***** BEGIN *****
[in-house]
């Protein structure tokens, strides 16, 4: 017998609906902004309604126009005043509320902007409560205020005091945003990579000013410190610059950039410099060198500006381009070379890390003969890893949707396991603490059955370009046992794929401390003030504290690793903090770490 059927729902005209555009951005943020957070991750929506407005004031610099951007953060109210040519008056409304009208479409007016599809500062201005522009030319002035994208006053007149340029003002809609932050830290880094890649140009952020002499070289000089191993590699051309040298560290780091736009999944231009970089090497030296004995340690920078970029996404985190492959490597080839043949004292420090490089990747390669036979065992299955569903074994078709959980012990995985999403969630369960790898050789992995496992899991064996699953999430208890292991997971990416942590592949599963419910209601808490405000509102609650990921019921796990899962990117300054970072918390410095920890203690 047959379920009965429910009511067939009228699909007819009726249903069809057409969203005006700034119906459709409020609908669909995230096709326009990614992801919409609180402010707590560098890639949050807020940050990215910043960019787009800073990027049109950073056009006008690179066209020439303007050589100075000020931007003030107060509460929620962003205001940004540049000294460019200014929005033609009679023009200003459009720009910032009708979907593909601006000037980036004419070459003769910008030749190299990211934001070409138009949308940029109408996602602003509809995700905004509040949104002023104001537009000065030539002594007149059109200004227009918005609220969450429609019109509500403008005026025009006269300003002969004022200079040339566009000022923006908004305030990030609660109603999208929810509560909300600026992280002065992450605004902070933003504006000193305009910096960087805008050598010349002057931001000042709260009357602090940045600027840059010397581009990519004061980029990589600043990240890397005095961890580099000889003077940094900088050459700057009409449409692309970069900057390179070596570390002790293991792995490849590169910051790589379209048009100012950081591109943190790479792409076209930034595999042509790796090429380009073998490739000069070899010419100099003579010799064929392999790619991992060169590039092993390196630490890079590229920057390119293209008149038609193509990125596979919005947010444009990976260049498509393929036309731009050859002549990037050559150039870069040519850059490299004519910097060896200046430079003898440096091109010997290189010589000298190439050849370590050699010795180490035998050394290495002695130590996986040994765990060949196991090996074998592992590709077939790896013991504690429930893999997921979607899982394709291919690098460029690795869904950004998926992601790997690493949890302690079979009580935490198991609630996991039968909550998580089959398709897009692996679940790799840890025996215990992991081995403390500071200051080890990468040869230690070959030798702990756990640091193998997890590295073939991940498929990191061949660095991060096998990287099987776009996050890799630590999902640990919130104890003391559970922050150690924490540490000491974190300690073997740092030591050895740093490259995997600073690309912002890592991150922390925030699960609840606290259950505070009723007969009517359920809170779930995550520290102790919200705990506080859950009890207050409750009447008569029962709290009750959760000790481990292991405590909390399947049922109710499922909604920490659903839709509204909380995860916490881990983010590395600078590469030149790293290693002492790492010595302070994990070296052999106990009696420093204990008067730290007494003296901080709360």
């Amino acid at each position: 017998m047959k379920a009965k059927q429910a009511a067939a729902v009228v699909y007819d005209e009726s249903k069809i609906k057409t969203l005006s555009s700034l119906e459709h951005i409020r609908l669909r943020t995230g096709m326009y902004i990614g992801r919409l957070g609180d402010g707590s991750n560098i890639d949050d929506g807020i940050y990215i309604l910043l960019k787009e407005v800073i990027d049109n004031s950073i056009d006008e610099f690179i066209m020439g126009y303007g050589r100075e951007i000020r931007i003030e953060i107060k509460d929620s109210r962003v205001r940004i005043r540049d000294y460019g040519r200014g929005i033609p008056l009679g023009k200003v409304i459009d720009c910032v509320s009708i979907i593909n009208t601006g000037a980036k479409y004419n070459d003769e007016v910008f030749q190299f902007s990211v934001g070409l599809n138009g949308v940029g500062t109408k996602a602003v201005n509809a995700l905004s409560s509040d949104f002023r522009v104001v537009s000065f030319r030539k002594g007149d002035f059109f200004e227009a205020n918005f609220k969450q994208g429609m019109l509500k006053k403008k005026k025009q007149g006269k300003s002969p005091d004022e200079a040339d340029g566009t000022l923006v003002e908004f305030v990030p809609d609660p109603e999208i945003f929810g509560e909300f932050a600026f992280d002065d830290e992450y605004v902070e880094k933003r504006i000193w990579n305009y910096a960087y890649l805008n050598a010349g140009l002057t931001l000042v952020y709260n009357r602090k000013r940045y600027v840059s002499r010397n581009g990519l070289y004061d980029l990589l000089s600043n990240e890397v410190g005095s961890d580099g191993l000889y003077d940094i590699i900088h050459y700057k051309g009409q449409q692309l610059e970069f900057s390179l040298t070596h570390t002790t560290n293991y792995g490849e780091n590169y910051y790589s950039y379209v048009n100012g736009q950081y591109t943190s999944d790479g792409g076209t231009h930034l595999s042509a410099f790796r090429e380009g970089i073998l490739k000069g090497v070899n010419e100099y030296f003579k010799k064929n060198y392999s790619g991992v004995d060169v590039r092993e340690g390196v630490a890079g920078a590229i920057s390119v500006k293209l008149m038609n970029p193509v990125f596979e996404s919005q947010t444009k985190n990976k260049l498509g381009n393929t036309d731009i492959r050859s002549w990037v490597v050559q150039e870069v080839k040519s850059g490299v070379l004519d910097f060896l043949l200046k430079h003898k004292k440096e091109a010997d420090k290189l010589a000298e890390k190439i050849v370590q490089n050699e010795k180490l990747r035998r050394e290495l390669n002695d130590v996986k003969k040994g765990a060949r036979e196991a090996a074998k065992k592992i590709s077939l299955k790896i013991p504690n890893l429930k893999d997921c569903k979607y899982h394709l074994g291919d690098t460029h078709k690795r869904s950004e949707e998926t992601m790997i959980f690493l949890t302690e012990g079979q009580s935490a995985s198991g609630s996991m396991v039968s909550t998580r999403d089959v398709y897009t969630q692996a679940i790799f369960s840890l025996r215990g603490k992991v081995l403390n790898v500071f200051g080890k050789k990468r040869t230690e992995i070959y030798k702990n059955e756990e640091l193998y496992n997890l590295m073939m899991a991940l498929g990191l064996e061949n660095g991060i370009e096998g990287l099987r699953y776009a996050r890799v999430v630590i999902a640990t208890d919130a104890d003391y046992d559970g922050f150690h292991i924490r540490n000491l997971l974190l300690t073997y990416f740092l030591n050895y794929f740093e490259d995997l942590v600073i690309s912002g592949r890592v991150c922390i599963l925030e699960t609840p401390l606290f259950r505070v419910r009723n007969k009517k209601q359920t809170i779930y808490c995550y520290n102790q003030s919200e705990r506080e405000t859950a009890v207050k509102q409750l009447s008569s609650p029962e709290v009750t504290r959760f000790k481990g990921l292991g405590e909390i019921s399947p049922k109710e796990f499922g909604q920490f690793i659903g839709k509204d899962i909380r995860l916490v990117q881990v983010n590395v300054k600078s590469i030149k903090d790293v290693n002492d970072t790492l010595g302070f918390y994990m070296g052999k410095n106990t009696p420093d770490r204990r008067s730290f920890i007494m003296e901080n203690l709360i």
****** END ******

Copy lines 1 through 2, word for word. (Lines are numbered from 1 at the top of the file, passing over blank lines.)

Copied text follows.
[in-house]
């Protein structure tokens, strides 16, 4: 017998609906902004309604126009005043509320902007409560205020005091945003990579000013410190610059950039410099060198500006381009070379890390003969890893949707396991603490059955370009046992794929401390003030504290690793903090770490 059927729902005209555009951005943020957070991750929506407005004031610099951007953060109210040519008056409304009208479409007016599809500062201005522009030319002035994208006053007149340029003002809609932050830290880094890649140009952020002499070289000089191993590699051309040298560290780091736009999944231009970089090497030296004995340690920078970029996404985190492959490597080839043949004292420090490089990747390669036979065992299955569903074994078709959980012990995985999403969630369960790898050789992995496992899991064996699953999430208890292991997971990416942590592949599963419910209601808490405000509102609650990921019921796990899962990117300054970072918390410095920890203690 047959379920009965429910009511067939009228699909007819009726249903069809057409969203005006700034119906459709409020609908669909995230096709326009990614992801919409609180402010707590560098890639949050807020940050990215910043960019787009800073990027049109950073056009006008690179066209020439303007050589100075000020931007003030107060509460929620962003205001940004540049000294460019200014929005033609009679023009200003459009720009910032009708979907593909601006000037980036004419070459003769910008030749190299990211934001070409138009949308940029109408996602602003509809995700905004509040949104002023104001537009000065030539002594007149059109200004227009918005609220969450429609019109509500403008005026025009006269300003002969004022200079040339566009000022923006908004305030990030609660109603999208929810509560909300600026992280002065992450605004902070933003504006000193305009910096960087805008050598010349002057931001000042709260009357602090940045600027840059010397581009990519004061980029990589600043990240890397005095961890580099000889003077940094900088050459700057009409449409692309970069900057390179070596570390002790293991792995490849590169910051790589379209048009100012950081591109943190790479792409076209930034595999042509790796090429380009073998490739000069070899010419100099003579010799064929392999790619991992060169590039092993390196630490890079590229920057390119293209008149038609193509990125596979919005947010444009990976260049498509393929036309731009050859002549990037050559150039870069040519850059490299004519910097060896200046430079003898440096091109010997290189010589000298190439050849370590050699010795180490035998050394290495002695130590996986040994765990060949196991090996074998592992590709077939790896013991504690429930893999997921979607899982394709291919690098460029690795869904950004998926992601790997690493949890302690079979009580935490198991609630996991039968909550998580089959398709897009692996679940790799840890025996215990992991081995403390500071200051080890990468040869230690070959030798702990756990640091193998997890590295073939991940498929990191061949660095991060096998990287099987776009996050890799630590999902640990919130104890003391559970922050150690924490540490000491974190300690073997740092030591050895740093490259995997600073690309912002890592991150922390925030699960609840606290259950505070009723007969009517359920809170779930995550520290102790919200705990506080859950009890207050409750009447008569029962709290009750959760000790481990292991405590909390399947049922109710499922909604920490659903839709509204909380995860916490881990983010590395600078590469030149790293290693002492790492010595302070994990070296052999106990009696420093204990008067730290007494003296901080709360």